Beebe Hall, Room 102A
Lin is an Assistant Professor in the Department of Human Development at Cornell University, and the principal investigator of the Little Thinkers Lab. Before joining Cornell, she was a postdoctoral scholar in the Department of Psychology at Stanford University. She obtained her B.S. at Zhejiang University in 2011, and her Ph.D. in Developmental Psychology at the University of Illinois at Urbana-Champaign in 2017.
Lin is interested in studying children's early cognition about social groups. Specifically, one line of her work focuses on the cognitive mechanism, the developmental trajectory and the consequences of stereotypes about social groups. The other line of work focuses on infants’ and toddlers’ expectations of people’s obligations within and across social groups.
Our lab studies the development of social cognition. In particular, we are interested in children's views of different social groups (e.g., gender and racial groups), and of themselves as members of these groups. One major line of work examines the development of stereotypes; for example, do young children believe that some groups are inherently more talented than others in certain domains (e.g., that men are more intellectually gifted than women)? If so, what are the impacts of these stereotypes on children's motivation and aspirations? Importantly, what can we do to inoculate children from stigmatized groups against the potentially harmful consequences of negative stereotypes? One project we are currently working on examines the influence of female role models on young girls' persistence in science, as well as ways to increase girls' identification with such role models. Other projects in our lab investigate children's attributions of academic performance (do children differentially explain the academic success and failures of boys vs. girls?), and the role of social comparison and subtle linguistic cues in shaping children's self-concept. We are also examining children's ideas about leadership, as well as their empathy towards people from different levels of socioeconomic status.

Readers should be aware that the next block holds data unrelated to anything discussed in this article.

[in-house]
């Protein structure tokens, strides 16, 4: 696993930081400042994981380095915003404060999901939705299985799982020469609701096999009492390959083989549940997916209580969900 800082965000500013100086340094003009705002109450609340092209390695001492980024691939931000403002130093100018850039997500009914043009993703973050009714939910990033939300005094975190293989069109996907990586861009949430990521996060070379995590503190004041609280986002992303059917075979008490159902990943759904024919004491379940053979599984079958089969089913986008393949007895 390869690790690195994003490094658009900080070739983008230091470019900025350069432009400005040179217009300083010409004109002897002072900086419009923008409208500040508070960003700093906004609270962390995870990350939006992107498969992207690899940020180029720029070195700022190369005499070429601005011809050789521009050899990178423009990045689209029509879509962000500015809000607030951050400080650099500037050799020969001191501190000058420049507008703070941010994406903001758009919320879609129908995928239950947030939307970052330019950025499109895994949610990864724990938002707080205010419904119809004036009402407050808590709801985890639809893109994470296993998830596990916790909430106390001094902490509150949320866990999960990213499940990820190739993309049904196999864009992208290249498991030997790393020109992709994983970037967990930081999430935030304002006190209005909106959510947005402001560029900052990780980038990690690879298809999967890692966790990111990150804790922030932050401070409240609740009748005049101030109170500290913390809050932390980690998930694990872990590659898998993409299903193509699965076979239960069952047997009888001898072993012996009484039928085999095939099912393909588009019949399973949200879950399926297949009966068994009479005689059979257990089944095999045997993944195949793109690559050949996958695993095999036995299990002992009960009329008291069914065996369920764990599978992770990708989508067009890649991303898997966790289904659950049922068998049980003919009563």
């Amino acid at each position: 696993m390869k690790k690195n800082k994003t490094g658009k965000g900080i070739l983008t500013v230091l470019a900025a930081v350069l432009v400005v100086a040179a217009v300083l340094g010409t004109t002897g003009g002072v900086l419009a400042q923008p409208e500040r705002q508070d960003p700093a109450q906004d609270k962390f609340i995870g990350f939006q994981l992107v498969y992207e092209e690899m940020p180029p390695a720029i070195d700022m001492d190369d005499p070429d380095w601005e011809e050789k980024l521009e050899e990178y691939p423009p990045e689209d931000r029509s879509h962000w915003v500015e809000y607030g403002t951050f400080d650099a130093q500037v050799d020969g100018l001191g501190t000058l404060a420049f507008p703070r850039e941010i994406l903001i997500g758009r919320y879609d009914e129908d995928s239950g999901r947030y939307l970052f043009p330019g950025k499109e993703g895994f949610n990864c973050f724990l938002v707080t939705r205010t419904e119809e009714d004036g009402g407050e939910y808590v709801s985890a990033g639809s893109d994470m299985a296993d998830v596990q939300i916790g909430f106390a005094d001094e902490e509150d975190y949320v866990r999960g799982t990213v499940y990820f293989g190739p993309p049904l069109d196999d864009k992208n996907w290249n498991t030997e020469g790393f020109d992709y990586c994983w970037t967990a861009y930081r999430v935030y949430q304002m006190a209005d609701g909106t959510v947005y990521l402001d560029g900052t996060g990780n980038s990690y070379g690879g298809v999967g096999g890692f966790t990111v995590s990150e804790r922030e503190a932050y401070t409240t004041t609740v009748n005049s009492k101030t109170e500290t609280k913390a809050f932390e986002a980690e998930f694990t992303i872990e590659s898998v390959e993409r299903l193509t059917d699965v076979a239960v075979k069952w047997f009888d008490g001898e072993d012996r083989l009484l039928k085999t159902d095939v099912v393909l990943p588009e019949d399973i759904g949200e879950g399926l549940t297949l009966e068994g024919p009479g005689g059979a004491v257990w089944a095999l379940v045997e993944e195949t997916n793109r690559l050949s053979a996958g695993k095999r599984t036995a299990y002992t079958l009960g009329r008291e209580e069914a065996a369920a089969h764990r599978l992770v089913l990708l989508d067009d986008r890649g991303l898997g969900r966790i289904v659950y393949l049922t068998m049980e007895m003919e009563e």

Bian, L., & Markman, E. (in press). Why do we eat cereal but not lamb chops at breakfast? Investigating Americans’ beliefs about breakfast foods. Appetite.
Bian, L., Leslie, S.-J., & Cimpian, A. (2018). Evidence of bias against girls and women in contexts that emphasize intellectual ability. American Psychologist.
Bian, L., Sloane, S., & Baillargeon, R. (2018). Infants expect ingroup support to override fairness when resources are limited. Proceedings of the National Academy of Sciences, 115(11), 2705-2710.
Bian, L., Cimpian, A., Leslie, S.-J., & Murphy, M. (2018). Messages about brilliance undermine women’s interest in educational and professional opportunities. Journal of Experimental Social Psychology.
Bian, L., Leslie, S. J., & Cimpian, A. (2017). Gender stereotypes about intellectual ability emerge early and influence children's interests. Science, 355(6323), 389–391.
Research, teaching and service.
As a developmental psychologist and a teacher myself, I fully realize that it is my responsibility to stimulate students’ curiosity and empower them to be active learners. This principle grounds my philosophy of teaching.To fulfill this goal, I have integrated three distinct approaches in my teaching and mentoring: connecting theories to actual life, shaping students’ critical thinking skills, and equipping them with research tools to develop knowledge.
HD2300/COGST2300 Cognitive Development
HD6430 How to Navigate the Social World
HD4430 Social Worlds of Childhood
Ph.D., Developmental Psychology, University of Illinois at Urbana-Champaign (May 2017)
M.S., Statistics, University of Illinois at Urbana-Champaign (August 2016)
M.A., Developmental Psychology, University of Illinois at Urbana-Champaign (May 2014)
B.S. with highest honor, Zhejiang University (July 2011)